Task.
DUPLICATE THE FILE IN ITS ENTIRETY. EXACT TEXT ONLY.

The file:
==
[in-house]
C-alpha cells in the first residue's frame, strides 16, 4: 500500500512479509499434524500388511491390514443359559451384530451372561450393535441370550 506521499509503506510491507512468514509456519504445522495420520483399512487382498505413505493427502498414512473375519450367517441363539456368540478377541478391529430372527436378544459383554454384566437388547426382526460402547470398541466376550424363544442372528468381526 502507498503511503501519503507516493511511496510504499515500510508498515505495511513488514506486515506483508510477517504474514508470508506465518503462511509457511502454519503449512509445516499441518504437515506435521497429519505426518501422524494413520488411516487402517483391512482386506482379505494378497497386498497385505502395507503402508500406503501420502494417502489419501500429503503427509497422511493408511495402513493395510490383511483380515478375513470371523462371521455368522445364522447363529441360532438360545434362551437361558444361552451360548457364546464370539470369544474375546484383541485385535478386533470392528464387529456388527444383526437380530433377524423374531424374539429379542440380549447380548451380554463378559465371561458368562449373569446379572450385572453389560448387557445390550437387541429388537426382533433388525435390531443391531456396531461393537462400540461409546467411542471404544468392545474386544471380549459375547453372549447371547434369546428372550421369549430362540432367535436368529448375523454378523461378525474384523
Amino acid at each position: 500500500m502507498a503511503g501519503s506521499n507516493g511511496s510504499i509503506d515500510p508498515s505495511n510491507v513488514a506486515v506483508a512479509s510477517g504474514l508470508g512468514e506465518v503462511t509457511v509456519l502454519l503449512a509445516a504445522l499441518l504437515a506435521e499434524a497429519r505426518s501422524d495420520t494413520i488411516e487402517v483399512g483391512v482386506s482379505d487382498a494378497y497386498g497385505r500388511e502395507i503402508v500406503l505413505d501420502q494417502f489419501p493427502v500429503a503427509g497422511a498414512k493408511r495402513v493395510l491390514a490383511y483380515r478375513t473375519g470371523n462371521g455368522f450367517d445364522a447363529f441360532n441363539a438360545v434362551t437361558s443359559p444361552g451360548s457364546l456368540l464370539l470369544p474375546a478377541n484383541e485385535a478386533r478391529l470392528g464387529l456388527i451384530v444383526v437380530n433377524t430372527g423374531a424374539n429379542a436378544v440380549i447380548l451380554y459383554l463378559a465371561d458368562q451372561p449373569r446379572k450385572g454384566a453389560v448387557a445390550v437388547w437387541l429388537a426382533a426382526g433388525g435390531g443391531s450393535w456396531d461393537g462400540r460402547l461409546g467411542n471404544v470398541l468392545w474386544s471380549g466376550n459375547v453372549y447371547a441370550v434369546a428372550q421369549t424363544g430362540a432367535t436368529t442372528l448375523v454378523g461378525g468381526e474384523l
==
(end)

[in-house]
C-alpha cells in the first residue's frame, strides 16, 4: 500500500512479509499434524500388511491390514443359559451384530451372561450393535441370550 506521499509503506510491507512468514509456519504445522495420520483399512487382498505413505493427502498414512473375519450367517441363539456368540478377541478391529430372527436378544459383554454384566437388547426382526460402547470398541466376550424363544442372528468381526 502507498503511503501519503507516493511511496510504499515500510508498515505495511513488514506486515506483508510477517504474514508470508506465518503462511509457511502454519503449512509445516499441518504437515506435521497429519505426518501422524494413520488411516487402517483391512482386506482379505494378497497386498497385505502395507503402508500406503501420502494417502489419501500429503503427509497422511493408511495402513493395510490383511483380515478375513470371523462371521455368522445364522447363529441360532438360545434362551437361558444361552451360548457364546464370539470369544474375546484383541485385535478386533470392528464387529456388527444383526437380530433377524423374531424374539429379542440380549447380548451380554463378559465371561458368562449373569446379572450385572453389560448387557445390550437387541429388537426382533433388525435390531443391531456396531461393537462400540461409546467411542471404544468392545474386544471380549459375547453372549447371547434369546428372550421369549430362540432367535436368529448375523454378523461378525474384523
Amino acid at each position: 500500500m502507498a503511503g501519503s506521499n507516493g511511496s510504499i509503506d515500510p508498515s505495511n510491507v513488514a506486515v506483508a512479509s510477517g504474514l508470508g512468514e506465518v503462511t509457511v509456519l502454519l503449512a509445516a504445522l499441518l504437515a506435521e499434524a497429519r505426518s501422524d495420520t494413520i488411516e487402517v483399512g483391512v482386506s482379505d487382498a494378497y497386498g497385505r500388511e502395507i503402508v500406503l505413505d501420502q494417502f489419501p493427502v500429503a503427509g497422511a498414512k493408511r495402513v493395510l491390514a490383511y483380515r478375513t473375519g470371523n462371521g455368522f450367517d445364522a447363529f441360532n441363539a438360545v434362551t437361558s443359559p444361552g451360548s457364546l456368540l464370539l470369544p474375546a478377541n484383541e485385535a478386533r478391529l470392528g464387529l456388527i451384530v444383526v437380530n433377524t430372527g423374531a424374539n429379542a436378544v440380549i447380548l451380554y459383554l463378559a465371561d458368562q451372561p449373569r446379572k450385572g454384566a453389560v448387557a445390550v437388547w437387541l429388537a426382533a426382526g433388525g435390531g443391531s450393535w456396531d461393537g462400540r460402547l461409546g467411542n471404544v470398541l468392545w474386544s471380549g466376550n459375547v453372549y447371547a441370550v434369546a428372550q421369549t424363544g430362540a432367535t436368529t442372528l448375523v454378523g461378525g468381526e474384523l